From a proof theory perspective, there is no difference. They are both effectively announce the truthhood of something without providing a proof thereof.
The difference arises when one applies model theory, which is required to apply the mathematical results (whether applied explicitly or implicitly). A definition is wholly contained within the mathematical system. One cannot disagree with it because it is simply an artifact of the way the system is written. One can also sometimes rewrite the system to exclude a definition which is "offensive."
An axiom, on the other hand, reaches outside towards the system that is being modeled. These axioms define the range of problems for which the mathematical systems are applicable. If one disagrees with an axiom, it simply states that the mathematical system is not applicable to a particular class of problems because you are not willing to accept the axioms.
From a practical perspective, there is some difference between writing a definition from writing an axiom. You have a little more freedom when naming and defining definitions, because you wholly control their meaning. When it comes to axioms, you tend to have to interact with what others define things to mean. As an example, within a mathematical system, I may elect to redefine "+" to have a meaning not usually associated with addition. This may be effective for visually depicting a concept and making sure the reader remembers it (so long as it is close enough to addition to not give the cognitive dissonance). However, if I provide an axiom which requires something be "continuous," and my use of "continuous" is actually not the same as the more agreed upon definition, now I can cause great confusion. The axioms are something which are typically addressed up front, before your own style has leaked into the notation and verbiage. If one uses a standard terminology in the axioms, it is more likely to confuse someone who is scanning across a bunch of papers looking for a solution to their problem.
A great example of an axiom shows up in physics: "a closed system." A closed system is one where no energy crosses the border of the system (derivative of energy flux is zero). This could be a definition in some abstract scenarios, but in almost all cases it is an axiom. Not all systems satisfy the "closed system" axiom (in fact, technically speaking, no system 100% satisfies it except perhaps the universe as a whole). The applicability of any mathematical modeling under the axiomatic assumption of a closed system is limited by how well "closed system" describes the system someone is exploring.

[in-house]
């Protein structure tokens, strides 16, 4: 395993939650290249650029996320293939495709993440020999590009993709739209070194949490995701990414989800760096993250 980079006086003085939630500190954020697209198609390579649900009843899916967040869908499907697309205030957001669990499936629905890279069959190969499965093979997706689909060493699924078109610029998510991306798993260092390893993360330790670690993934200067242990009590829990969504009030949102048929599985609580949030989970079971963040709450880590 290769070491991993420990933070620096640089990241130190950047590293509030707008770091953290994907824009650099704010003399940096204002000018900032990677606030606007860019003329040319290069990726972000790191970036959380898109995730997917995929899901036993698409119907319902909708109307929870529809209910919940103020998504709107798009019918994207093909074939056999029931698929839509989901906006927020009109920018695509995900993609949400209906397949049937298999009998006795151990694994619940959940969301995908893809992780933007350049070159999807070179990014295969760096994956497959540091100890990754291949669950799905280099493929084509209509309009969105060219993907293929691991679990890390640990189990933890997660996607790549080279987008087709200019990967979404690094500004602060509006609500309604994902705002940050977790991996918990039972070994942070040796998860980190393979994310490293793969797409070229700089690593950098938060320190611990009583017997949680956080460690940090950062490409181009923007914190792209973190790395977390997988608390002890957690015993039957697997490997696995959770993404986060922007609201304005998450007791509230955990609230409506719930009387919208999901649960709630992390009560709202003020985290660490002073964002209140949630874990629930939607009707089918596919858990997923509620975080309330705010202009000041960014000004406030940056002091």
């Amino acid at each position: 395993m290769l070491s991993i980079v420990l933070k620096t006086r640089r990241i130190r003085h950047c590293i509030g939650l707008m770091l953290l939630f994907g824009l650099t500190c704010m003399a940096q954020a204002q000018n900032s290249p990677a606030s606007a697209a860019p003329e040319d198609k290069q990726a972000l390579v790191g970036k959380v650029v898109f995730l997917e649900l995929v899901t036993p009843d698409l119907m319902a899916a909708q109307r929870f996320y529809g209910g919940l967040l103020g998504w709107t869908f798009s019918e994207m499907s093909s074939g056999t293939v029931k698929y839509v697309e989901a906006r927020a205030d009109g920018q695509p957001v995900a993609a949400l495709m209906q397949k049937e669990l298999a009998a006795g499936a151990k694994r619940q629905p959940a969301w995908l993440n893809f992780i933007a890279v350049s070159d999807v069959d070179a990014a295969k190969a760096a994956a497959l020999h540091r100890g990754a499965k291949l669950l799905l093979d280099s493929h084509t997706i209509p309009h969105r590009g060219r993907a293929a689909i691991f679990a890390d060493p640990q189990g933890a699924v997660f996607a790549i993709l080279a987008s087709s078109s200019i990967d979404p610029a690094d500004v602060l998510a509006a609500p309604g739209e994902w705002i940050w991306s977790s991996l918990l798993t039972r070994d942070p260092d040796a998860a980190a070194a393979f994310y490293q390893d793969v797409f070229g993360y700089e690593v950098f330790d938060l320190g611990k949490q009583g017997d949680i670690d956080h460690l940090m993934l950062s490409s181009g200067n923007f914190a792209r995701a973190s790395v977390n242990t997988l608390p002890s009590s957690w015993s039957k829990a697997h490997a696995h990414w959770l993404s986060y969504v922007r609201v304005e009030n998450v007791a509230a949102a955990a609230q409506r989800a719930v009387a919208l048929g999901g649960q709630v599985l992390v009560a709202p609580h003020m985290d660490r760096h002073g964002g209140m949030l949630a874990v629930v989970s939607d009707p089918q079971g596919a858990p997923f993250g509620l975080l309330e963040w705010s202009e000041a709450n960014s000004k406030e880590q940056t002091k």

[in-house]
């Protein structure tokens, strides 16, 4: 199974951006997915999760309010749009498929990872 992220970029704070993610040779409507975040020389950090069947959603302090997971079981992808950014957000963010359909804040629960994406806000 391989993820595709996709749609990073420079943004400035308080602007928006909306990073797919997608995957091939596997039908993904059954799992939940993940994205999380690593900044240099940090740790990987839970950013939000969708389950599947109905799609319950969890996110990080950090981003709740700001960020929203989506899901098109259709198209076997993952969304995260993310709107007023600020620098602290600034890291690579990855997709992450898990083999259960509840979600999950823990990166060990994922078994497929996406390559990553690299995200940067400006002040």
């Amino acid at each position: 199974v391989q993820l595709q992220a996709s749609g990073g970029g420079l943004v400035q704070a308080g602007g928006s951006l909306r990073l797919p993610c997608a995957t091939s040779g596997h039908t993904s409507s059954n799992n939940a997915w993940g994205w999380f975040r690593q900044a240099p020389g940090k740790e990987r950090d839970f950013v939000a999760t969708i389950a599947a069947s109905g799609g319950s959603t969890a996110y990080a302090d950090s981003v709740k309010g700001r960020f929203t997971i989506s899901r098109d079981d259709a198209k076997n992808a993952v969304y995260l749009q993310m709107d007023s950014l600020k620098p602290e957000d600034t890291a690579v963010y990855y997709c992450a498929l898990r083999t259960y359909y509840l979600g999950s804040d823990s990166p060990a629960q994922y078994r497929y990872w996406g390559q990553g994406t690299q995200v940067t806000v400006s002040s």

On the other hand, there could be cases where one would elect to use it in the sense of a definition. For example, if you were working with an abstract mathematical construct and you found a subset of this construct which has behaviors similar to a closed system in thermodynamics, you may elect to define a closed system to match that subset of your construct. One might be exploring a class of ring generators, and notice that some of them demonstrate a behavior like entropic decay. One may choose to identify these behaviors with thermodynamics terms like "closed system" because it does a good job of capturing the relationships you are focused on. However, since it is purely encapsulated within your mathematics, it's okay if it's not "the official definition." That definition does not have to interact with the thousands of papers on thermodynamically closed systems quite as much as you would if your construct was only applicable to closed systems. In that case, you would want to treat it as an axiom.
In all, it's effective to think of a "definition" as something internal to your work, while an "axiom" tends to connect to the greater body of work, defining which classes of problems allow the application of your work.